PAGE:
WASHINGTON—Intellectual property (IP) rights enable life-sciences innovations that address the greatest global health challenges. While new health innovations emerge from all corners of the world, a joint initiative from the Information Technology and Innovation Foundation (ITIF), the Institute for Intellectual Property Research (IIPR), and Geneva Network showcases the contributions made by innovators in Latin America and the unique challenges they face.
“Solving the world’s toughest health challenges requires significant investment in research and development. Unfortunately, the absence of strong intellectual property rights throughout Latin America makes that investment risky, which discourages the research needed to ultimately find cures,” said ITIF Vice President Stephen Ezell, co-author of the report. “If Latin American countries want to attract life-sciences investment, they need to put strong IP rights in place and make a commitment to protect them.”
Despite these challenges, the project explores how entrepreneurs in Latin America are promoting innovation in life-sciences and healthcare through a series of seven case studies:
- An Argentine invention that helps deliver babies;
- A Brazilian mobile application that helps individuals with disabilities communicate;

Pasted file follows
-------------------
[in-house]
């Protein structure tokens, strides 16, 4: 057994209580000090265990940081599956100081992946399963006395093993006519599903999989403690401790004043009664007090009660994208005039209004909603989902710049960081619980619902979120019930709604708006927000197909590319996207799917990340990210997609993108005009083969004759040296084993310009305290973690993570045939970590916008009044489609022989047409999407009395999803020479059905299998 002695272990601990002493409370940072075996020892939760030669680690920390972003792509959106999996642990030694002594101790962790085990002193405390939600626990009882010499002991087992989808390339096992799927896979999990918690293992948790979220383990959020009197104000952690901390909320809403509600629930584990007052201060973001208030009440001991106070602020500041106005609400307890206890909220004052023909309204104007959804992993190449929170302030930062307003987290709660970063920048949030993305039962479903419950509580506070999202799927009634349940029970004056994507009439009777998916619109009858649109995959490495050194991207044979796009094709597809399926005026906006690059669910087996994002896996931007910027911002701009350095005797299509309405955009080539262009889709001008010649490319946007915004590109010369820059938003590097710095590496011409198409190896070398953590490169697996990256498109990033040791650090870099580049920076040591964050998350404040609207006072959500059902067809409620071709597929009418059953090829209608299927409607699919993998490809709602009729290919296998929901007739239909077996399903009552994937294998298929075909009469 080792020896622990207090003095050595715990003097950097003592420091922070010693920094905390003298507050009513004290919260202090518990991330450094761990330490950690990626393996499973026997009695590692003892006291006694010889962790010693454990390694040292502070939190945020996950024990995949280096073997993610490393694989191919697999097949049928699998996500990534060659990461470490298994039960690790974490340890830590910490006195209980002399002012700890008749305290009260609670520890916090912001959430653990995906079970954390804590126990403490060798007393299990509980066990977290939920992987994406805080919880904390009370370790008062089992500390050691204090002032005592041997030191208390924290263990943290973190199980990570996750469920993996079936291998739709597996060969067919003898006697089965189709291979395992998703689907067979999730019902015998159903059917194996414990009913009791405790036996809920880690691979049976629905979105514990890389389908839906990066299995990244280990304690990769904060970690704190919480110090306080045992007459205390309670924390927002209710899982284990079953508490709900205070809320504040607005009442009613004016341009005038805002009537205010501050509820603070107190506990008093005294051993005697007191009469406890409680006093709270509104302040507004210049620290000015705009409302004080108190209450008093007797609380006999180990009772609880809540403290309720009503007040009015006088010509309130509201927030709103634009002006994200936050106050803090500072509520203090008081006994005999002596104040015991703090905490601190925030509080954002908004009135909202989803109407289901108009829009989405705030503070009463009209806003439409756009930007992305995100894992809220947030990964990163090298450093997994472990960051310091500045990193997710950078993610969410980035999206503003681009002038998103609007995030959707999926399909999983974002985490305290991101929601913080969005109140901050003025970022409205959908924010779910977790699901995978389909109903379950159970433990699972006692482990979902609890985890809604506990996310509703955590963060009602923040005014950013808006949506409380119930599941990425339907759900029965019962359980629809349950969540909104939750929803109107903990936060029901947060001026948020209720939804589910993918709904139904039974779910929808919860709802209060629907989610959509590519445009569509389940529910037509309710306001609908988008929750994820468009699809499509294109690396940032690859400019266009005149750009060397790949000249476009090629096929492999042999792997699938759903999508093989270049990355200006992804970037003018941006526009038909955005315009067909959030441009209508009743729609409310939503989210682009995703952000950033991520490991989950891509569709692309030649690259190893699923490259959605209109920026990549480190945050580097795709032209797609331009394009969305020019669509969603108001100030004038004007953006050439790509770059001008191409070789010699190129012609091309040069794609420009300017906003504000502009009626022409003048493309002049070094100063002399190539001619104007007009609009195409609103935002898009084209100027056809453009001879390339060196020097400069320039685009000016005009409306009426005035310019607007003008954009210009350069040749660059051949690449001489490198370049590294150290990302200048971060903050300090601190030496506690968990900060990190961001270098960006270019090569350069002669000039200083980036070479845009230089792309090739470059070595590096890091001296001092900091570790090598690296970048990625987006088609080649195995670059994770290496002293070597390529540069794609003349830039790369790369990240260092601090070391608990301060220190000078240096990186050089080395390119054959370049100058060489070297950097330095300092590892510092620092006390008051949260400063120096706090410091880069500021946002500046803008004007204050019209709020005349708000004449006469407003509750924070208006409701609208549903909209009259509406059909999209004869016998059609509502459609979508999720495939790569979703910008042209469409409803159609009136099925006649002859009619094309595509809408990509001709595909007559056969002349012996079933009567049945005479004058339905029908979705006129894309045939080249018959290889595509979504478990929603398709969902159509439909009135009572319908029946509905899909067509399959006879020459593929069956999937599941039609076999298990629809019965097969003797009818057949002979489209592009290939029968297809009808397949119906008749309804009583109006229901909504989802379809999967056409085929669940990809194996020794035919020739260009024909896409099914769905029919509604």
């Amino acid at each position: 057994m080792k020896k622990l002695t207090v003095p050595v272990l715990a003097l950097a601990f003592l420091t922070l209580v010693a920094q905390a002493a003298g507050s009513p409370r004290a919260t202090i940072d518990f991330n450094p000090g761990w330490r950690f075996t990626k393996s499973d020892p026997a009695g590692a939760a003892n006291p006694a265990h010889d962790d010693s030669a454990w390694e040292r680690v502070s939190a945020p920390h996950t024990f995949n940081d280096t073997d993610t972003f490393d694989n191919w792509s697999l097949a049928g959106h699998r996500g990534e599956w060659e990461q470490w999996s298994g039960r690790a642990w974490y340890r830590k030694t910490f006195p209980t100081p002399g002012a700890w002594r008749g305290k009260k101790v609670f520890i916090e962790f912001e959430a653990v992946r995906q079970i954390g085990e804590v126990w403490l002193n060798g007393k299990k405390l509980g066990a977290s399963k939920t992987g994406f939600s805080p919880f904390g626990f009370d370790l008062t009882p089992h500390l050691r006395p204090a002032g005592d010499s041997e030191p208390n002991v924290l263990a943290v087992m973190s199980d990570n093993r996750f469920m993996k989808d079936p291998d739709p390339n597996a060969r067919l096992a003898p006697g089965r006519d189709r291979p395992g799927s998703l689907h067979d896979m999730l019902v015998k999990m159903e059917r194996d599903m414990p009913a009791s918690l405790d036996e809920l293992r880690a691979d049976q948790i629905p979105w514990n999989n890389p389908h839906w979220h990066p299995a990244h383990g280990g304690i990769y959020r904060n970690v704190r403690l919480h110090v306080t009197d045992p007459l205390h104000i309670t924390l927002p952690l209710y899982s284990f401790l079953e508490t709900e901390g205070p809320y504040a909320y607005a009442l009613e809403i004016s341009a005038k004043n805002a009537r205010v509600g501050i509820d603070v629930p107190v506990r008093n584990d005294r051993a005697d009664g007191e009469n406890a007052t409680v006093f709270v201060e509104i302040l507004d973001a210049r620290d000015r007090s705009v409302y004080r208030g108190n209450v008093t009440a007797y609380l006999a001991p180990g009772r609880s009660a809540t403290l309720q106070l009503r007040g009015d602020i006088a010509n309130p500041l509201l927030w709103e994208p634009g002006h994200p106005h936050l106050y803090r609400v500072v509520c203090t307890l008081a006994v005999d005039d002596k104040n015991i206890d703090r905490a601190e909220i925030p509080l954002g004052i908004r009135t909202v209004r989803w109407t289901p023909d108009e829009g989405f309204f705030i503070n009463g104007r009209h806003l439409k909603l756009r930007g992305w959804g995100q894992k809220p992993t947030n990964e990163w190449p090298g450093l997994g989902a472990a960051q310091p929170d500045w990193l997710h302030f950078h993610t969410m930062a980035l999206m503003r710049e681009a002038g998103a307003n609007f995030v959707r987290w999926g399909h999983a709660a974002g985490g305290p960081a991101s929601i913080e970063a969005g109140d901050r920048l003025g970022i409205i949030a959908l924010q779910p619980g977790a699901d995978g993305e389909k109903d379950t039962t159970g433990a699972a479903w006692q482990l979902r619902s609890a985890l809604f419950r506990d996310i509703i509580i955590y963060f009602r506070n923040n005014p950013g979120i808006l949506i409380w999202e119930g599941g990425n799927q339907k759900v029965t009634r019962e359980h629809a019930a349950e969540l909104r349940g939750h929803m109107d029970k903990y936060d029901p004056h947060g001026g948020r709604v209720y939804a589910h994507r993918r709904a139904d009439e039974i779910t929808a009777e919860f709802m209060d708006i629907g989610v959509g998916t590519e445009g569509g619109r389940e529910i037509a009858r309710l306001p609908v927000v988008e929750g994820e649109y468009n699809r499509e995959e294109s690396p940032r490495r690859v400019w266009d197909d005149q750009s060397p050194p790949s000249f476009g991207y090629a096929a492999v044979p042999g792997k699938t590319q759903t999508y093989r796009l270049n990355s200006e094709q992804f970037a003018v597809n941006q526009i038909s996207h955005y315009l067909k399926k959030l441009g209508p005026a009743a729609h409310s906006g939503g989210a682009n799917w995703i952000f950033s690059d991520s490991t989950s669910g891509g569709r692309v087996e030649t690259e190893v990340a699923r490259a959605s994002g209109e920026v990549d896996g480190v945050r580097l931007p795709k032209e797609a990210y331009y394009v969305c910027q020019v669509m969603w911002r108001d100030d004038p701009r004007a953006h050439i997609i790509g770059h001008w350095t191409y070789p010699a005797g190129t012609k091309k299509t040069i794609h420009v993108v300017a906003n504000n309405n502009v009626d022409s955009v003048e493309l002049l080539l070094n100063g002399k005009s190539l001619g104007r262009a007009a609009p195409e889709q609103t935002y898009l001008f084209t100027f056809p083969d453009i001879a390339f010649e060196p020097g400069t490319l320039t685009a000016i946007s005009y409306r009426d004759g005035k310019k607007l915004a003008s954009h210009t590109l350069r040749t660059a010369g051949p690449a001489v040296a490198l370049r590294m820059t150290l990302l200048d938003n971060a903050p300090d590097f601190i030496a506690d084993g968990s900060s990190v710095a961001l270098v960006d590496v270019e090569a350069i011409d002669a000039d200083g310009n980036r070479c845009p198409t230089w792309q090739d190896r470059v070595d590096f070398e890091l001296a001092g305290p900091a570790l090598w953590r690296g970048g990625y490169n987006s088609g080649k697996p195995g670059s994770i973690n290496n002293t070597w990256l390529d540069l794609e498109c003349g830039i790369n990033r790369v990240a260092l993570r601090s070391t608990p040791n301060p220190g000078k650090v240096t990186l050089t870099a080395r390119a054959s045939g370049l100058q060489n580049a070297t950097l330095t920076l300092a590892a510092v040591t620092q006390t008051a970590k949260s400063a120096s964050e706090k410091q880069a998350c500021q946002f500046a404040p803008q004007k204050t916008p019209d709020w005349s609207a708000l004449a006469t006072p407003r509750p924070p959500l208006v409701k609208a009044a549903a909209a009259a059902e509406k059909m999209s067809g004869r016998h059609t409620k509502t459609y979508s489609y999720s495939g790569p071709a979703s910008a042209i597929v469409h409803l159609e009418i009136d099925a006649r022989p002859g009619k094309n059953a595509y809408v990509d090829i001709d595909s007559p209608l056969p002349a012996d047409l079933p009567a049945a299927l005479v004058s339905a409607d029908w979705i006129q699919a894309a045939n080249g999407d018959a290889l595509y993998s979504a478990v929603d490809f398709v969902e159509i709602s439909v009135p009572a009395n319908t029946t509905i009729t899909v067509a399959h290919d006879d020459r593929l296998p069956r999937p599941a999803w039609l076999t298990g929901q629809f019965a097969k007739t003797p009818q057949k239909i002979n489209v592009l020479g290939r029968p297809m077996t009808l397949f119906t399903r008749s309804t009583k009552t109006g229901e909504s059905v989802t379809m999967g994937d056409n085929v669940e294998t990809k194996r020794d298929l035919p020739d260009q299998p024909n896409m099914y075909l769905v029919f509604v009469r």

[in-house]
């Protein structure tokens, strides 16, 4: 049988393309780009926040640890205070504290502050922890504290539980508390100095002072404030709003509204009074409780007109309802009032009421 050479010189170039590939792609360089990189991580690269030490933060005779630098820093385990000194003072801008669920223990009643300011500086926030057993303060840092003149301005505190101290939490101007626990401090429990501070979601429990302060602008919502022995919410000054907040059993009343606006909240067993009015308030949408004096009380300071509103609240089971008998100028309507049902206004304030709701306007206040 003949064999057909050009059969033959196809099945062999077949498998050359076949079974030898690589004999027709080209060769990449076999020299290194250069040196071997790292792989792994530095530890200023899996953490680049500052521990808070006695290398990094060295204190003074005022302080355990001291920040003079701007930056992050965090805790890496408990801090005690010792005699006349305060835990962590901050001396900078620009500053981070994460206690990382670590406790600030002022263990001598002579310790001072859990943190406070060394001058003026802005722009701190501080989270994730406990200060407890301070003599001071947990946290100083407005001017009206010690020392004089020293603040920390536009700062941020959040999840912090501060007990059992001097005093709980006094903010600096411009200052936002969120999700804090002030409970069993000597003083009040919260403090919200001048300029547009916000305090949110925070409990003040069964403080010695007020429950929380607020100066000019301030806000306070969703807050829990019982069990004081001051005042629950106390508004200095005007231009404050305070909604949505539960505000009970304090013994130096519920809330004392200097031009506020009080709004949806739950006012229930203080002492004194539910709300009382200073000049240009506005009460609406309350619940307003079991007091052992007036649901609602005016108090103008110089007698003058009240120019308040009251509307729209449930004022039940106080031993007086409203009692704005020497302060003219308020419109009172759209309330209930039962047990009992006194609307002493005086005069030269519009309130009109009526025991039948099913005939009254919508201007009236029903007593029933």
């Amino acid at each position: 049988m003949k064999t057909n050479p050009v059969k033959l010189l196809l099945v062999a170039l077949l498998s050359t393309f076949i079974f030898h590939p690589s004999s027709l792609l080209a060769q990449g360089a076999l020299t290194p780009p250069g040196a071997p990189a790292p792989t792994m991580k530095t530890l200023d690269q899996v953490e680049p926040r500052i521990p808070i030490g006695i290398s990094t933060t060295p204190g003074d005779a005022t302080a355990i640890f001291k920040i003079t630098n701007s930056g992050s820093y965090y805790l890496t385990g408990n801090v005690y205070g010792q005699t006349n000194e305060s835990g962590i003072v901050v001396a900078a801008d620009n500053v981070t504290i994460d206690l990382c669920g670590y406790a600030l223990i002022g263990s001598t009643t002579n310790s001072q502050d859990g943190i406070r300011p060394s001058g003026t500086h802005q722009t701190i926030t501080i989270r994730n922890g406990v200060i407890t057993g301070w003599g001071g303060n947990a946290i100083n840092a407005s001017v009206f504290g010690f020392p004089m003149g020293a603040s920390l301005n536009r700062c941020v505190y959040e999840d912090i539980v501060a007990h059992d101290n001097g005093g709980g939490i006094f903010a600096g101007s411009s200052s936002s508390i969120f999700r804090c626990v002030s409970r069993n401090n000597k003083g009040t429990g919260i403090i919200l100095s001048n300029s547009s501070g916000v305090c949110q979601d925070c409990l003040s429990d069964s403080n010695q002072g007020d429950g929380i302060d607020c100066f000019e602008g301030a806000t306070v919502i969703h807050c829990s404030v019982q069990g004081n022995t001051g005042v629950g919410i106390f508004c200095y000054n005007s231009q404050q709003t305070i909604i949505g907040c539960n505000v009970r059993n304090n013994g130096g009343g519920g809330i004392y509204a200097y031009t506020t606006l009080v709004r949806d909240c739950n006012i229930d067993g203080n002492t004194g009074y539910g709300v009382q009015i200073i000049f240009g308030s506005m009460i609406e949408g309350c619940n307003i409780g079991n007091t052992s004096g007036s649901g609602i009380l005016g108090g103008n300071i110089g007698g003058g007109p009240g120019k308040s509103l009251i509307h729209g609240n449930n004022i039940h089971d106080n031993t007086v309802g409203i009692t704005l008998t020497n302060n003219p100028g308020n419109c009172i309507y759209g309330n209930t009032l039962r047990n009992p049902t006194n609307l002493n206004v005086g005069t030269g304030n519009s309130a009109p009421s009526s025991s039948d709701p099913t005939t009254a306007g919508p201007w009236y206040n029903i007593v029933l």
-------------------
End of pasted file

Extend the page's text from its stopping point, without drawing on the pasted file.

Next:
- A Chilean invention that looks to identify whether seafood is poisonous;
- A Colombian biotechnology start-up that treats tissue loss resulting from burns, ulcers, tumors and trauma;
- A Mexican antivenom medication that treat bites and stings from poisonous animals such as rattlesnakes, scorpions, and black widow spiders;
- A Peruvian portable baby incubator that helps high-risk newborns; and
- A Latin American research collaboration that created the world’s first lung cancer vaccine.
“Stronger IP rights create greater opportunity for entrepreneurs to invent and for those innovations to benefit the world’s citizens,” said IIPR Founder and President Mark Schultz. “With the right policies in place, these innovations will be able to reach those most in need.”
“Latin America is a continent rich with talent and natural resources,” said Philip Stevens, Executive Director of Geneva Network. “These case studies show the potential for it to become a global center for health innovation, saving lives while providing much needed economic growth and jobs. Intellectual property rights are at the center of this story.”
“Research for this project has proven that Latin American innovators have so much to offer their region and the world. However, current IP policies do not encourage or foster a culture of innovation,” said Jaci McDole, IIPR Director of Research and Administration. “Policymakers in Latin America should do more to cultivate innovative communities.”